Madurai is a city in the South of India built on the banks of the river Vaigai with a population of about 1.5 million people. Due to the city’s location and geography it is vulnerable to extreme weather events. As weather events have worsened due to climate change more attention is being paid at the national and local level to “future proof” the city.
Of high interest is the city’s “blue” and “green” infrastructure. Blue infrastructure refers to water management infrastructure; this includes distributing clean drinking water, managing sewage, and draining storm water during the rainy season. Green infrastructure refers to the city’s publicly managed spaces that include parks and riverbanks. Historically, Madurai has had difficulty managing the storm water and rainy season floods due to trash that coalesces throughout the city to form blockages in the drainage system. It is viewed that both blue and green infrastructure management upgrades are needed.
As part of the future proofing of Madurai more responsibility was given to the local governments. Rather than a top-down approach the national government of India first educated and then mobilized local efforts to find solutions to blue and green infrastructure upgrades. This resulted in several lessons-learned for the future proofing program which is of international concern. Lessons include:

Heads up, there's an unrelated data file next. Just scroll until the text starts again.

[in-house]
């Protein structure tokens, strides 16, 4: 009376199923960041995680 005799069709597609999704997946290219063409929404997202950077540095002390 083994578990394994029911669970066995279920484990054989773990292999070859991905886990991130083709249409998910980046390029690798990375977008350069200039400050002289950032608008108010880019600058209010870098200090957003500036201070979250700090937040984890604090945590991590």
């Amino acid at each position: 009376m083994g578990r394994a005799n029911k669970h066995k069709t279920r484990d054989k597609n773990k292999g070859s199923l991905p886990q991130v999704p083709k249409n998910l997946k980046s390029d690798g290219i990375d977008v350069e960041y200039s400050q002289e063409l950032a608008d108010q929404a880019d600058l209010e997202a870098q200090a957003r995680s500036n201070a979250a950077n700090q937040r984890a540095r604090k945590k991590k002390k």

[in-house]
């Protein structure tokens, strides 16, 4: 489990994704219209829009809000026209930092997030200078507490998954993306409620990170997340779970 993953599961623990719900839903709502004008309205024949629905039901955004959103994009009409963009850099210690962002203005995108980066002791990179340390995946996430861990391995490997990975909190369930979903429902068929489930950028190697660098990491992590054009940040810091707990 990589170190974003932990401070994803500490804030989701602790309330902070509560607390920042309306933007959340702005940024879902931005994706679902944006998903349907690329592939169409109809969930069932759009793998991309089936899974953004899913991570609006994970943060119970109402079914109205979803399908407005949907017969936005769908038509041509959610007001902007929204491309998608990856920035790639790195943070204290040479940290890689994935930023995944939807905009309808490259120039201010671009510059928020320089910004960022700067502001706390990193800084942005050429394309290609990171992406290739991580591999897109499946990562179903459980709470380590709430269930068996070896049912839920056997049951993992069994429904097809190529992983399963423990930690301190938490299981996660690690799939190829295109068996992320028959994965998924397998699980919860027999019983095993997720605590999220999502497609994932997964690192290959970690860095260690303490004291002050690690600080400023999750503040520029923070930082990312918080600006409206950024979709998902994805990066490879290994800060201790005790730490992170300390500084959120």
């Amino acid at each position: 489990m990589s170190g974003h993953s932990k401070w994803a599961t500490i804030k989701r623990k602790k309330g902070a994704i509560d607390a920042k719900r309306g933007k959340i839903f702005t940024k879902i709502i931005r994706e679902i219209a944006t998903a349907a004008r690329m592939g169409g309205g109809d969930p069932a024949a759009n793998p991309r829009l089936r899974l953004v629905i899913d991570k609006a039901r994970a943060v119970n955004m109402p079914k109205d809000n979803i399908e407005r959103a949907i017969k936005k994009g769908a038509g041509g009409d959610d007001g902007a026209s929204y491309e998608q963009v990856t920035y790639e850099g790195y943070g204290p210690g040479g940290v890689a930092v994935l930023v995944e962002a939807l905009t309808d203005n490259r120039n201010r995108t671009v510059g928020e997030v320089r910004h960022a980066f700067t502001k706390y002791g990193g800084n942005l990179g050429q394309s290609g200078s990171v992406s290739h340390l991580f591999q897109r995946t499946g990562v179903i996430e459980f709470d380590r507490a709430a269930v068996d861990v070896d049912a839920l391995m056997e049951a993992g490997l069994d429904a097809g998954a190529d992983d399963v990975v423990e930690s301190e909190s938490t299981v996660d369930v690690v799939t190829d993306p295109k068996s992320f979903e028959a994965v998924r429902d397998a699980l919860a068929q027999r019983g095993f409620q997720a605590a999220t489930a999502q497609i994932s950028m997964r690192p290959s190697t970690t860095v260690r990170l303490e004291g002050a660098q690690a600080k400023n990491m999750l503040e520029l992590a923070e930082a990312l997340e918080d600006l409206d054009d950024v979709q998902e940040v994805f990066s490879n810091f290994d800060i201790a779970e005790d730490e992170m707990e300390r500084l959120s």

- Building social capital. The national government built local movements by providing data and sponsoring outreach activities. One of the most successful of these were “water walks” where community members could walk and talk with community leaders. These walks introduced citizens to blue and green infrastructure such as waterways and storage tanks. These walks were attributed with generating several of the most innovative design solutions.
- Building financing with local management. To build confidence among the local banks and international community to support project finance locally managed trust funds were established. The Vaigai River Restoration trust engaged residents to apply for international funding while partnering with the local government to provide programmatic oversight.
- Providing data to non-technical audiences. Data was collected and then formatted to be available to as many residents as possible which included best practices and engagement opportunities. It was deemed by the program administrators that “enough” data was needed, meaning neither too much nor too little data, to encourage action. Examples of data formats included maps and graphics that could help those without a technical background understand the program’s goals.
- Building a shared vision. The city of Madurai has a diverse group of stakeholders. By building diverse platforms for engagement a shared vision of the future of Madurai was built. This resulted in six theme areas that were awarded funding to outside parties to build infrastructure that all stakeholders agreed on.
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